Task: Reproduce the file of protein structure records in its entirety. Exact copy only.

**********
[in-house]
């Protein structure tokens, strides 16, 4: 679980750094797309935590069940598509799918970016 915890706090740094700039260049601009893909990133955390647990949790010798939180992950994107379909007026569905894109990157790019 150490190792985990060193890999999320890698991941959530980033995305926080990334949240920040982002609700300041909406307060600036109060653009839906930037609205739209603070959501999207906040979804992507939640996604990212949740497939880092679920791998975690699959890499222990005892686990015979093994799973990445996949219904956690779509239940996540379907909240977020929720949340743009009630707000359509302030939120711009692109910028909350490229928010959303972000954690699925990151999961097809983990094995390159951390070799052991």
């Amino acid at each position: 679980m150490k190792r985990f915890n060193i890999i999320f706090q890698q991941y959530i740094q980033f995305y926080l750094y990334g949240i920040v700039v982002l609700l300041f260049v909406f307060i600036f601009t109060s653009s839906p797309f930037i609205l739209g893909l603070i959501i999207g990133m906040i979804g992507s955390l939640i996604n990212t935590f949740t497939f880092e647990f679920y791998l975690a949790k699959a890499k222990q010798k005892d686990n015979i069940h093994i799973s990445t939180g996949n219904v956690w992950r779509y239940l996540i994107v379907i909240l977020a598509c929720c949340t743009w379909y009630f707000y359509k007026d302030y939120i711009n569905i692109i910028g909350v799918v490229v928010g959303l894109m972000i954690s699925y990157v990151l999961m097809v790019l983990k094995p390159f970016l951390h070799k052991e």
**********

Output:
[in-house]
């Protein structure tokens, strides 16, 4: 679980750094797309935590069940598509799918970016 915890706090740094700039260049601009893909990133955390647990949790010798939180992950994107379909007026569905894109990157790019 150490190792985990060193890999999320890698991941959530980033995305926080990334949240920040982002609700300041909406307060600036109060653009839906930037609205739209603070959501999207906040979804992507939640996604990212949740497939880092679920791998975690699959890499222990005892686990015979093994799973990445996949219904956690779509239940996540379907909240977020929720949340743009009630707000359509302030939120711009692109910028909350490229928010959303972000954690699925990151999961097809983990094995390159951390070799052991």
């Amino acid at each position: 679980m150490k190792r985990f915890n060193i890999i999320f706090q890698q991941y959530i740094q980033f995305y926080l750094y990334g949240i920040v700039v982002l609700l300041f260049v909406f307060i600036f601009t109060s653009s839906p797309f930037i609205l739209g893909l603070i959501i999207g990133m906040i979804g992507s955390l939640i996604n990212t935590f949740t497939f880092e647990f679920y791998l975690a949790k699959a890499k222990q010798k005892d686990n015979i069940h093994i799973s990445t939180g996949n219904v956690w992950r779509y239940l996540i994107v379907i909240l977020a598509c929720c949340t743009w379909y009630f707000y359509k007026d302030y939120i711009n569905i692109i910028g909350v799918v490229v928010g959303l894109m972000i954690s699925y990157v990151l999961m097809v790019l983990k094995p390159f970016l951390h070799k052991e």